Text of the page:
Will Justice Go After Cheney?

By Dan Froomkin
Special to washingtonpost.com
Thursday, January 3, 2008; 12:46 PM

How high will the newly-launched criminal investigation into the CIA's destruction of interrogation tapes go? And will it eventually target Vice President Cheney?

Cheney has been the administration's central figure on all things related to torture. It was Cheney who pushed so hard for "flexibility" in interrogations of terrorist suspects. Former secretary of state Colin Powell's chief of staff, Lawrence Wilkerson, has long argued that it is "clear that the Office of the Vice President bears responsibility for creating an environment conducive to the acts of torture and murder committed by U.S. forces in the war on terror."

In the weeks proceeding the November 2005 destruction of the torture tapes, Cheney was pulling out all the stops in a failed lobbying effort to get fellow Republicans on the Hill to exempt the CIA from a proposed torture ban. Cheney's arm-twisting was so unseemly that a Washington Post editorial dubbed him the "Vice President for Torture." (When the law passed, Cheney's office authored a " signing statement" for Bush, in which he reserved the right to ignore it.)

So it should have come as no surprise when the New York Times reported last month that David S. Addington, Cheney's chief of staff and former legal counsel, was among the three White House lawyers who participated in at least one key meeting about the videotapes in 2004.

(For background on Addington, the indomitable and secretive agent of Cheney's will, see this May 2006 profile by Chitra Ragavan in U.S. News; this July 2006 profile by Jane Mayer in the New Yorker, and my Sept. 5 column.)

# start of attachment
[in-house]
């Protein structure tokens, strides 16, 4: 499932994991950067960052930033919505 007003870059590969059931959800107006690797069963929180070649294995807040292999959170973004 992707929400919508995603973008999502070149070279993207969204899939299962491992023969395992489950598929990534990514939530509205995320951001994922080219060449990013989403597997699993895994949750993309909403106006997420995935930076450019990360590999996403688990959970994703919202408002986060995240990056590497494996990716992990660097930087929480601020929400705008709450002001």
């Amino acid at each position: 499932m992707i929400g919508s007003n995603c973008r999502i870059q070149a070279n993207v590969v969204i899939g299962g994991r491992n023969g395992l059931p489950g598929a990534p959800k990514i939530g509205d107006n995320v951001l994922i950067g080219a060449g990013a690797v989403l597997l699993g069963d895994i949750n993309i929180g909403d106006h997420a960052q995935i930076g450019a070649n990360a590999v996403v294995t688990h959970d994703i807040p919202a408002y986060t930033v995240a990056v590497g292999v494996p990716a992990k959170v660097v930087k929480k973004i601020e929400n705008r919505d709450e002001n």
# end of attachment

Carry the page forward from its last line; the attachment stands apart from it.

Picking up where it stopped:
The initial spin from the White House was that only Harriet E. Miers, then a deputy White House chief of staff, had been briefed about the tapes -- and that she had advised against their destruction.

But with anything related to torture, it's pretty clear the CIA took its orders from Cheney -- via Addington. And how plausible is it that, in his exchanges with the CIA, Addington advised against the tapes' destruction? Or that the CIA would have done it if he had told them not to? Isn't it more likely that he supported the idea, either overtly or with a nod and a wink?

So one has to wonder what will happen if Addington is hauled in front of a grand jury to testify not just about his relevant conversations with the CIA, but about his conversations with Cheney.

"Did you, Mr. Addington, indicate in any way to the CIA that destroying the tapes would be acceptable, or even preferable? Did you do so based on instructions from your boss, the vice president?"

Wouldn't it be interesting to hear Addington answer those questions under oath?

Then again, he might just lie.

The last time a federal prosecutor got close to Cheney, of course, was in the CIA leak case. Special prosecutor Patrick Fitzgerald, who investigated the outing of Valerie Plame as a CIA agent, indicated during and after the trial of Cheney's chief of staff, I. Lewis 'Scooter' Libby, that he had been hot on the trail of the vice president himself until Libby obstructed his investigation.

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